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The evolution of truck stops

June 6, 2016
From Pony Express stations to tourist meccas, sites offer place to pause, refresh

The modern-day travel plaza with a movie theater, food court, and gym has its roots in the old West. It can be traced back to the famed Pony Express mail delivery and the stagecoach lines that brought passengers, freight, and mail west.

For as long as Americans have been crossing the country, they’ve needed places to rest, refuel, and get something to eat. For Pony Express riders, who in 1860 began carrying saddlebags of mail along a route from St Joseph MO to Sacramento CA, the way stations were little more than places to swap horses along the 2,000-mile trail.

Because they could carry up to nine passengers, stagecoaches, which reached their peak in the 1860s, required something a little more hospitable. Stagecoach stations were about 12 miles apart, and the nicer ones offered a meal and overnight lodging.

Soon, horses gave way to railroads, then the internal combustion engine. As the cars grew more powerful and drivers ranged farther from home, there grew a need for places for them to eat and refuel.

At first these were little more than gas stations with diners attached, but truck stops really came into their own in the 1960s after the Federal-Aid Highway Act launched construction of more than 40,000 miles of Interstate highways. Mom-and-pop stops gave way to franchises, and services that had been spread among a cluster of buildings were consolidated under single, ever-growing roofs.

Truck stops began evolving into travel plazas in the 1980s as operators pursued four-wheelers and RVs. Corporate ownership did their best to scrub the sites of the seamy images truck stops once had and began adding features such as gift shops, movie theaters, and more.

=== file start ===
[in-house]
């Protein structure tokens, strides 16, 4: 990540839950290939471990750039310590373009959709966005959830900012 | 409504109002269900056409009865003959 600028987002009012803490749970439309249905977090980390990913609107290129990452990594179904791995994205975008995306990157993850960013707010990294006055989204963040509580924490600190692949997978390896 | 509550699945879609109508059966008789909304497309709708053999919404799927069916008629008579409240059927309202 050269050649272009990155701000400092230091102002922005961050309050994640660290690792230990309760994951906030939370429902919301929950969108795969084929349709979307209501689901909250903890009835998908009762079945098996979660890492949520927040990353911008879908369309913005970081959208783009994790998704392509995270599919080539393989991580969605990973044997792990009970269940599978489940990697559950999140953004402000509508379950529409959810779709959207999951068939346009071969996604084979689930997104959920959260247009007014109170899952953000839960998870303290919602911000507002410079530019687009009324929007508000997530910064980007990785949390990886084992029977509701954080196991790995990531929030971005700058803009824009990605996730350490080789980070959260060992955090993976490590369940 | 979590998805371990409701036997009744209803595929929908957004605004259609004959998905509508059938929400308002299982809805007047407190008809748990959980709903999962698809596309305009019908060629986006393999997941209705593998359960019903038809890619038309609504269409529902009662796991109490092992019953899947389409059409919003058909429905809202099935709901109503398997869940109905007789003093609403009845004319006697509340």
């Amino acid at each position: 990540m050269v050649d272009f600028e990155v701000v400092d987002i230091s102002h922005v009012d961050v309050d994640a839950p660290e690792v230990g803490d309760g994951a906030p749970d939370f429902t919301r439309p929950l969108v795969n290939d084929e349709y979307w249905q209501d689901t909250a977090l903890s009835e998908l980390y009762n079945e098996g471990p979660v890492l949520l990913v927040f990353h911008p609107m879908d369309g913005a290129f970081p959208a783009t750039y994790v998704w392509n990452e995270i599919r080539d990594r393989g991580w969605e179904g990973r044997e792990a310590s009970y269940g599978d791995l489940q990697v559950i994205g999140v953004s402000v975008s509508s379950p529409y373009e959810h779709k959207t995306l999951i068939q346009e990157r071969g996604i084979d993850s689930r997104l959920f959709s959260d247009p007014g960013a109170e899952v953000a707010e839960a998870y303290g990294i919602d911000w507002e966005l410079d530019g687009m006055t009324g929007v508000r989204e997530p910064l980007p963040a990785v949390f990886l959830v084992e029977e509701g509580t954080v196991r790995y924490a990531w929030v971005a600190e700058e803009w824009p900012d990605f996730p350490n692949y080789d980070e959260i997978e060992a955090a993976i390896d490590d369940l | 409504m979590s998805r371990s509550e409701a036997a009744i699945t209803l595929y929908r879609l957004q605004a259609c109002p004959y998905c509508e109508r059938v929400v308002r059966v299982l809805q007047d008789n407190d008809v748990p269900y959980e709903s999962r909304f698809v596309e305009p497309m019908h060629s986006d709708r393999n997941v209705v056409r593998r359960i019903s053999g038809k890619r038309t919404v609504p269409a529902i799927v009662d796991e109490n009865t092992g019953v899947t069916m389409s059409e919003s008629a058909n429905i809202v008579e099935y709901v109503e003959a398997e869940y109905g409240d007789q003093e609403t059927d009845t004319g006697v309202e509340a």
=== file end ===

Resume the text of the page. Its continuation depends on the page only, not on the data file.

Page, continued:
Though the corporatization of travel plazas has resulted in a certain sanitized sameness, there are still some truck  stops out there that have become destinations purely for their size or kitschy appeal.

Among them: South of the Border, a 67-year-old, Mexican-themed stop in Hamer SC, which features a reptile lagoon, amusement rides, and a sombrero-shaped restaurant; Iowa 80 Truckstop, “The World’s Largest,” which opened in Walcott in 1964 and sprawls over more than 600 acres to accommodate a trucking museum, dentist, barber shop, chiropractor, and movie theater; and Sierra Sid’s in Sparks NV, which has a casino, gun collection, and John Wayne memorabilia.

But those types of attractions are more for tourists than truckers.

Truck owner-operator Thomas Miller said the price of fuel is the biggest factor when considering where to stop. The RoadPro Pro Driver Council member said he also likes to stop as close to shippers and receivers as possible—and that adequate parking is a must. Healthier food options are a plus, but he doesn’t like the trend toward reserved parking.

“A driver can’t always predict exactly where he is going to be at the end of his day,” said Miller. “I find it incredibly irritating to arrive, and the only spaces left to park are paid reserved spots—and then find out all of those are gone as well. In my opinion, it’s the travel centers just using parking as another source of revenue.

“I do a lot of my own cooking, so food doesn’t play a big role,” he said. “Amenities such as showers, TV room, and laundry facilities are certainly a plus.”

Fuel prices also determine where fellow Pro Driver Council member Maggie Riessen stops. What else matters? “I love a good sit-down restaurant,” she said. “Next is parking. I like a place with clean showers and laundry. I don’t like to stop at ones that are always the same. I get bummed on fast food; variety is always best.”

Here are some key truckstop facts:

•2,500—Number of truck stops in the United States, defined by the National Association of Truck Stop Operators as anywhere with at least one shower, 15 parking spaces, and diesel fuel for sale.

•6,000—Number of locations that sell diesel fuel but don’t have other amenities.

•950—Number of overnight truck parking spaces at Iowa 80, the largest truck stop in the United States.

•500—Number of overnight truck parking spaces at Florida 595 Truck Stop in Davie FL and Petro Stopping Center in Atlanta GA.

•325—Number of overnight truck parking spaces at Jubitz in Portland OR, the biggest truck stop on Interstate 5.   ♦

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